The most recent game I got was Legs by Jim Philips. It’s not a PWYW it’s just free so I don’t have to feel bad about not giving a stranger money this time around.
It’s a Call of Cthulhu Adventure and describes itself like this –
“A group of friends have come to Chicago to attend a three-day convention in celebration of their favorite weird-fiction author, Harrison Paul Likenstuff. The weekend consists of mostly of sessions discussing Likenstuff’s work and games based on the characters and monsters created by Likenstuff in his stories. The highlight of the convention is a film festival of fan-created shorts inspired by Likenstuff’s work.
After two full days of a fun and exciting convention, the friends attend the screening of a highly-anticipated fan film called Legs. But what has been a harmless and enjoyable weekend getaway quickly turns into a terrifying race to survive.”
It’s pretty good. I would have paid as much as 1 dollar for it. Maybe two. I imagine that many Cthulhu people would say it’s not Cthulhu-y enough since it’s basically a monster shows up and you try not to die instead of tons of investigation and libraries and going insane. But as a stand-alone thing it’s fine.
Call of Cthulhu is probably hands down the RPG I’ve read the most material for that I have never played and probably never will. It’s a good source of “inspiration”.
Speaking of, obviously when you’re making RPG stuff for your own game table you can steal and use whatever you want. But sometimes I read a thing and think “it would be neat for Grace to get involved in something like that” and then I write it. Then later I wonder “is that plagiarism?” Once or twice I’ve written something that was too on the nose and I put a comment that what I wrote was based on this adventure by this person. I wonder sometimes what the line is between “oh that’s a neat idea that I can build my own thoughts on” and blatant theft.
As per usual I land on “well it’s just a blog that hardly anyone reads so who cares?”.
I’m repeating myself but I used to work with a guy who had been writing a zombie novel for many years and part of his process was to watch every zombie movie ever and make sure that everything in his book was not something anything else had ever done. Which is insane on the face of it. That’s too far the other way but where’s the line you know?
Yesterday I was blathering about Vampire/World of Darkness and how I don’t think it gets played with the themes the creators intended most of the time. Based purely on the adventures I read I think CoC struggles with the same thing. A lot of stuff is on brand, hapless investigators caught up in a web of horrors beyond belief and maybe if you’re lucky you’ll survive with your wits intact. But there’s also a lot of it that’s “this Cthulhu Mythos creature showed up, shoot it!” Which is fine of course but it’s not what you’re “supposed” to do. Which is a meaningless concept in RPGs anyway.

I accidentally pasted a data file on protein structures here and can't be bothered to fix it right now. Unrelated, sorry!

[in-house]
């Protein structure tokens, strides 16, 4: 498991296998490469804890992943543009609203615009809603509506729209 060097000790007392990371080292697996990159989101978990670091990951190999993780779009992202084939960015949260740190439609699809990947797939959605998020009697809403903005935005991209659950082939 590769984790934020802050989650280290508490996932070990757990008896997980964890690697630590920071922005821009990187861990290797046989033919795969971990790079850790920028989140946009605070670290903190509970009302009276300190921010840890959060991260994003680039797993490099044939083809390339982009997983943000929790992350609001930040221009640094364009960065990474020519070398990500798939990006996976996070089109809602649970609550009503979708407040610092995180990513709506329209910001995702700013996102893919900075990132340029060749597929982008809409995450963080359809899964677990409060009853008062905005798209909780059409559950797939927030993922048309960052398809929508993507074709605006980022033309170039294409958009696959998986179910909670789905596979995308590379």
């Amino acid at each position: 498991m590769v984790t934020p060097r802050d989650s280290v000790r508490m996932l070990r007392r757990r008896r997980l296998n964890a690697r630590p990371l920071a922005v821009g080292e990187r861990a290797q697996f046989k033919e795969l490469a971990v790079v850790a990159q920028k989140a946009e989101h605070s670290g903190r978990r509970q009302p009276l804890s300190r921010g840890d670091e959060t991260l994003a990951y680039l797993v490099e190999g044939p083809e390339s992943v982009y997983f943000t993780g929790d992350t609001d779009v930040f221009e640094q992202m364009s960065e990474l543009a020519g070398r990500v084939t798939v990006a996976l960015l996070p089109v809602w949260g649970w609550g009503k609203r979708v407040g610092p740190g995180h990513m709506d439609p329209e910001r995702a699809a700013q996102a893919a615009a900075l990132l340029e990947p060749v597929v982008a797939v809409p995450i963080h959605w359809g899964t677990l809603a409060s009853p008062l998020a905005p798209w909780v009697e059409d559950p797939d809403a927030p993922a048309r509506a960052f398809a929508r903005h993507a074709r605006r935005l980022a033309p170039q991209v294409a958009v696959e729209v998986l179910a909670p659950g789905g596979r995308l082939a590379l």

That’s another peeve of mine, when RPG people lecture each other on the way they’re supposed to play their games. I said it before and I’ll say it again because I like being kind of gross, RPGs are like making sweet sweet love, as long as everyone involved is into it there’s no wrong way to do it. No one outside needs to render their opinions on what someone else is doing.
Anyway, Legs is the latest RPG supplement I got this year. If you want to get technical the latest RPG I got was Outgunned.
“Outgunned is a cinematic action rpg inspired by the classics of the action and heist genre, from Die Hard to True Lies, passing through James Bond, Lethal Weapon, Kingsman, Ocean’s Eleven, Hot Fuzz, and the latest John Wick.”
Cinematic RPGs seem to be a hot thing lately. I’m not 100% sure what that means. Probably what it means is that it’s a modern setting but you can get shot and the game doesn’t grind to a halt. One of the MASSIVE divides in my game group (besides everything else) is between those who want a gritty realistic modern game on occasion and those who would never want to do that ever. Because I’m the best person ever I see both sides, it’s fun sometimes to play an RPG knowing there’s no safety net, but also it’s lame when you “hero” dies because a thug hit him with a baseball bat.
Outgunned is a cool ruleset for modern run around and shoot people games, which is not something I dip into much. If I play a modern game I want some supernatural stuff in there. My favorite type of game that I never got people to play very often (besides all the other ones) is mostly normal people facing the supernatural. We only really gave it a try once and aside from the fact that everyone made characters that would never work together (as per usual) it was going well until in session three there was a fight and someone got shot and the rules as written were, well that guy’s in the recovery for three months now.
I don’t know if this is common for other people but for me somehow it’s easier to accept wildly unrealistic combat systems in fantasy and sci-fi games.
“The dragon breathes acid on you for 50 damage” – my brain is fine with that.
“El Scorpio fires with his assault rifle and you get hit for 22 damage” – my brain is more apt to think ‘you can’t categorize damage like that’.
Brains am I right?
Now the positivity as intended – Legs & Outgunned, both good!